Blog Posts for arts marketing

Don't Hate

Posted by Adam Thurman, Apr 10, 2009 0 comments

"I hate marketing."

I hear that a lot.

Of course when people say that they are also saying some version of the following . . .

I hate money or I hate when people come to see my work.

They are basically the same thing.

But the truth is you probably don't hate marketing. You hate what you think marketing is all about.

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Audience Raising: Invitation to "Project Audience"

Posted by Matt Lehrman, Mar 26, 2009 0 comments

On-line events calendars and community arts portals – like those created and run by numerous arts councils, service organizations and other local partnerships – are widely recognized as today’s “state of the art” collaborative strategies for raising visibility and increasing arts and cultural participation.

Today, I'm delighted to share news (and invite participation) in a Mellon Foundation-funded “planning process” – – whose aim is to envision the next generation of technology and practices for such collaborative, community-level audience development work.

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Institutions as Media Outlets

Posted by Chad Bauman, Mar 24, 2009 2 comments

In this moment of substantial change, most companies are looking inward to determine what adjustments need to be made to their business models to flourish in today's new economic climate. Significant shifts need to be made to address the new reality, and that new reality includes taking a hard look at how consumers get information about the arts.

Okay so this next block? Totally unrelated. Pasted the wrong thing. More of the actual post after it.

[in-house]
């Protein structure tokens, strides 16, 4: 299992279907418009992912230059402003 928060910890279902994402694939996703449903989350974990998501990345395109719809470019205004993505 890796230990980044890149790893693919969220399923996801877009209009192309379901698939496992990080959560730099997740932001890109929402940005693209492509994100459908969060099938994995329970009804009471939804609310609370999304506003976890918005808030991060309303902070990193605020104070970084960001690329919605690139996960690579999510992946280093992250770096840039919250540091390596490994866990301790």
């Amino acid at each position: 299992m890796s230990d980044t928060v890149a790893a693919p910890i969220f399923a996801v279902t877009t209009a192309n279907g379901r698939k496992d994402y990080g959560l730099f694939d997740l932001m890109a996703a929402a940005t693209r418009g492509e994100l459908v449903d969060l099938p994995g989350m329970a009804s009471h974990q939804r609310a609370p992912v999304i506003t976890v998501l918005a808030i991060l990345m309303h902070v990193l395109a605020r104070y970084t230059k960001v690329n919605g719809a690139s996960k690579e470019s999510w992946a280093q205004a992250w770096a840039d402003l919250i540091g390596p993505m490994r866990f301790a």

Since the mid-1980s, newspaper circulation has been declining in the United States, but the current economic crisis has thrown gasoline on the fire, causing huge losses for newspapers nationally. Just recently we have seen four major newspapers cease print publication: the Seattle Post-Intelligencer, the Rocky Mountain News, the Tucson Citizen and the Christian Science Monitor. Additionally, four newspaper companies including the owners of the LA Times, the Chicago Tribune and the Philadelphia Inquirer, have sought Chapter 11 bankruptcy protection. Even before the rapid failure of many printed newspapers, arts coverage in many daily newspapers was shrinking, going from 912 column inches on average in 1998 to 702 column inches in 2003 according to Reporting the Arts II, a study conducted by the National Arts Journalism Program at Columbia University.

A huge shift in communications is about to occur away from organizations pitching stories to mainstream media for coverage and toward setting up institutional distribution channels to cover stories themselves. We have seen this in the past decade as the ways we communicate with our customers have become cheaper, quicker and more segmented. We now have e-mail lists, websites, direct mail, telemarketing, social networking, online video distribution, podcasts, photo streams, and blogs. Some large organizations can currently reach more than one million people using these distribution channels. Considering the New York Times has a circulation of 1.6 million, these distribution channels which used to be considered on the fringes of communications have become almost as powerful for some companies as their local newspaper.